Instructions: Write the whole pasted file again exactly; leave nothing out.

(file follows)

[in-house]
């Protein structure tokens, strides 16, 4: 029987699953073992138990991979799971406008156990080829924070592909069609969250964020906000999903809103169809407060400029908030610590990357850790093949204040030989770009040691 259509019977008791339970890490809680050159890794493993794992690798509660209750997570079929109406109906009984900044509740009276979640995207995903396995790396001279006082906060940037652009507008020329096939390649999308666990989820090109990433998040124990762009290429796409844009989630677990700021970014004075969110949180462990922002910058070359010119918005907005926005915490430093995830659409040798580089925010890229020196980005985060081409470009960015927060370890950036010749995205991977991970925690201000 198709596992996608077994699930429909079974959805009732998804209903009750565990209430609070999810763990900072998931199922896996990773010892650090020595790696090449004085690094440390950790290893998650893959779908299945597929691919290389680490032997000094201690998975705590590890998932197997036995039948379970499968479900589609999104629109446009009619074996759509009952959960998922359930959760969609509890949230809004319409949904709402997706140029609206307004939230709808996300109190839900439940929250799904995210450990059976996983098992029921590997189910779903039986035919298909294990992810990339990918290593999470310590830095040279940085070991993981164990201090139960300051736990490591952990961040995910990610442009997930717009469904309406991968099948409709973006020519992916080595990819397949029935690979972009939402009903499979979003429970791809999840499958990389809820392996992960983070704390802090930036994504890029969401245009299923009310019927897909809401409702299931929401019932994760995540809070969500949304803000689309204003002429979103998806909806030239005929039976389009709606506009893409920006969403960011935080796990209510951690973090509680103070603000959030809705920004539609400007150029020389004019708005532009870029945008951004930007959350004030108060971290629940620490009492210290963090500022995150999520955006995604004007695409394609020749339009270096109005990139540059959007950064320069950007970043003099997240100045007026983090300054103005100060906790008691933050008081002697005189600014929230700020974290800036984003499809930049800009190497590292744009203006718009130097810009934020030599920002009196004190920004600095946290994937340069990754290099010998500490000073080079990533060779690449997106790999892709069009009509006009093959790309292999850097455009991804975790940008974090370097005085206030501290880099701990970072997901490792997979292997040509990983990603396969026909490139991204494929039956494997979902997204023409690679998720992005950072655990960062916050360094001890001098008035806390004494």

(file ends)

[in-house]
């Protein structure tokens, strides 16, 4: 029987699953073992138990991979799971406008156990080829924070592909069609969250964020906000999903809103169809407060400029908030610590990357850790093949204040030989770009040691 259509019977008791339970890490809680050159890794493993794992690798509660209750997570079929109406109906009984900044509740009276979640995207995903396995790396001279006082906060940037652009507008020329096939390649999308666990989820090109990433998040124990762009290429796409844009989630677990700021970014004075969110949180462990922002910058070359010119918005907005926005915490430093995830659409040798580089925010890229020196980005985060081409470009960015927060370890950036010749995205991977991970925690201000 198709596992996608077994699930429909079974959805009732998804209903009750565990209430609070999810763990900072998931199922896996990773010892650090020595790696090449004085690094440390950790290893998650893959779908299945597929691919290389680490032997000094201690998975705590590890998932197997036995039948379970499968479900589609999104629109446009009619074996759509009952959960998922359930959760969609509890949230809004319409949904709402997706140029609206307004939230709808996300109190839900439940929250799904995210450990059976996983098992029921590997189910779903039986035919298909294990992810990339990918290593999470310590830095040279940085070991993981164990201090139960300051736990490591952990961040995910990610442009997930717009469904309406991968099948409709973006020519992916080595990819397949029935690979972009939402009903499979979003429970791809999840499958990389809820392996992960983070704390802090930036994504890029969401245009299923009310019927897909809401409702299931929401019932994760995540809070969500949304803000689309204003002429979103998806909806030239005929039976389009709606506009893409920006969403960011935080796990209510951690973090509680103070603000959030809705920004539609400007150029020389004019708005532009870029945008951004930007959350004030108060971290629940620490009492210290963090500022995150999520955006995604004007695409394609020749339009270096109005990139540059959007950064320069950007970043003099997240100045007026983090300054103005100060906790008691933050008081002697005189600014929230700020974290800036984003499809930049800009190497590292744009203006718009130097810009934020030599920002009196004190920004600095946290994937340069990754290099010998500490000073080079990533060779690449997106790999892709069009009509006009093959790309292999850097455009991804975790940008974090370097005085206030501290880099701990970072997901490792997979292997040509990983990603396969026909490139991204494929039956494997979902997204023409690679998720992005950072655990960062916050360094001890001098008035806390004494």